A new law that comes into being on the 1st October 2012 will change the rules as far as parking on private land is concerned. The liability will change from the driver of the vehicle that is illegally parked to the registered keeper of the vehicle, unless the keeper will clearly identify who was driving at the time.
The British Parking Association has released its figures for 2011, which shows that 1,800,000 private parking charge ticket were given out. 31% of these weren’t paid, leaving 1,242,000 outstanding. Over the next year, British Parking Association members intend to issue a further 500,000, bringing the total to a whopping 2,300,000.
The problem is, however, that because the keepers cannot currently be chased for these charges, it is highly likely that the amount of ticket that will go unpaid will rise by approximately 1,000,000. With the tickets averaging £50 each, this will increase the BPA members revenue by approximately £50,000,000, but leave the British motoring public out of pocket by another £50,000,000.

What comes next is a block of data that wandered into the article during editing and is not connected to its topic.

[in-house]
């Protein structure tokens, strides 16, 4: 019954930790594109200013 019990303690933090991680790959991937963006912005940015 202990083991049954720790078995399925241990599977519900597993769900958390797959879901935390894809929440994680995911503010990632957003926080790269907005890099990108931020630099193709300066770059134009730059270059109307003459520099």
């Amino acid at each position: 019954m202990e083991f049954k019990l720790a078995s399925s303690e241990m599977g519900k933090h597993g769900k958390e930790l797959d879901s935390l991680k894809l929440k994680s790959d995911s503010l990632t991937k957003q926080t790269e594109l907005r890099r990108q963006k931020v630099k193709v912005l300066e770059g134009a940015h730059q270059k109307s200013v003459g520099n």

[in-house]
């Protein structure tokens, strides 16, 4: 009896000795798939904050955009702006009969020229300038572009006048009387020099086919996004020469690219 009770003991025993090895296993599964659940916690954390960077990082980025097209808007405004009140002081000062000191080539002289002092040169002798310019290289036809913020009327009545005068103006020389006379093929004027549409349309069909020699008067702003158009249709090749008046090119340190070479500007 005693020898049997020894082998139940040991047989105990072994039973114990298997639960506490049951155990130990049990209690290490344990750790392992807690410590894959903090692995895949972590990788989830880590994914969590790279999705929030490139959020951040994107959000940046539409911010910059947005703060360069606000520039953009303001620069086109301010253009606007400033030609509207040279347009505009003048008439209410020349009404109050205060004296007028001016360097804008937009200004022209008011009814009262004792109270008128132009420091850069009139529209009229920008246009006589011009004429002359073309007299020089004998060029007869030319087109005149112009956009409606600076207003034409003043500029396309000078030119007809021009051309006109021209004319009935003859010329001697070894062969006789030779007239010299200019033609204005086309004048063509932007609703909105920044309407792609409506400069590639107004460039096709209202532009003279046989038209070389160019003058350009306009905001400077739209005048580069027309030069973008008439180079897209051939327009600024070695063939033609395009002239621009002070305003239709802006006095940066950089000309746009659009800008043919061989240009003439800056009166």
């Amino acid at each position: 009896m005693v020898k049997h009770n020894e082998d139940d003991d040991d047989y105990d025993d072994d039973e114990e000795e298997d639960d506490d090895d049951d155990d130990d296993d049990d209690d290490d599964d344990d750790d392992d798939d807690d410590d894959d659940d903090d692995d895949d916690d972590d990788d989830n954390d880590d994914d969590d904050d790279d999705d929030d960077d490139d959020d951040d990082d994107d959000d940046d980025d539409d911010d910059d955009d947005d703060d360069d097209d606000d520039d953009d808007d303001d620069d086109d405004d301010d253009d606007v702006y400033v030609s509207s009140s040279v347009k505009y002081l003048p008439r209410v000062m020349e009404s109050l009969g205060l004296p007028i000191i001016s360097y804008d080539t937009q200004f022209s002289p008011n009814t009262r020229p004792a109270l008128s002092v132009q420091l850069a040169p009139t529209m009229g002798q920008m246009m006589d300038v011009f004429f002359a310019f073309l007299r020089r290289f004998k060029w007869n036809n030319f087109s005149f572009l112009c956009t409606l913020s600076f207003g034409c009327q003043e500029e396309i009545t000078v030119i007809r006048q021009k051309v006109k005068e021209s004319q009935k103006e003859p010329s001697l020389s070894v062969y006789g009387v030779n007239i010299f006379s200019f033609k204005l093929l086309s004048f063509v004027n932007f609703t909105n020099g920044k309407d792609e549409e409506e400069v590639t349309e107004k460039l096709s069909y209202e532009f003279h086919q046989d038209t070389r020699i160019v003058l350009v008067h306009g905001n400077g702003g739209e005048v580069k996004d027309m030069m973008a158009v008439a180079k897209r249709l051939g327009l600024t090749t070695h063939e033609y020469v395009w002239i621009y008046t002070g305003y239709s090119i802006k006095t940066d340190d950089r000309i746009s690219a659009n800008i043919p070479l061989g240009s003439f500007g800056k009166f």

The big question is is why is this being allowed to happen, and there is no easy answer either. Firstlt, consumer journalists seem to have fallen asleep on the job and not warned the public about this assault that was about to take place on their pockets. Secondly, MP’s either had a vested interest in the new law being passed, were misled over the facts or were simply too stupid to fully understand the implications.
An impact assessment was carried out before the act was passed, which particularly dealt with the county court system carrying the burden of cases where the drivers and the keepers have been pursued for not paying private parking charges that they have been issued with. However, a Freedom of Information request showed that only 85 small claims court actions were registered by BPA members, and only 49 were actually contested.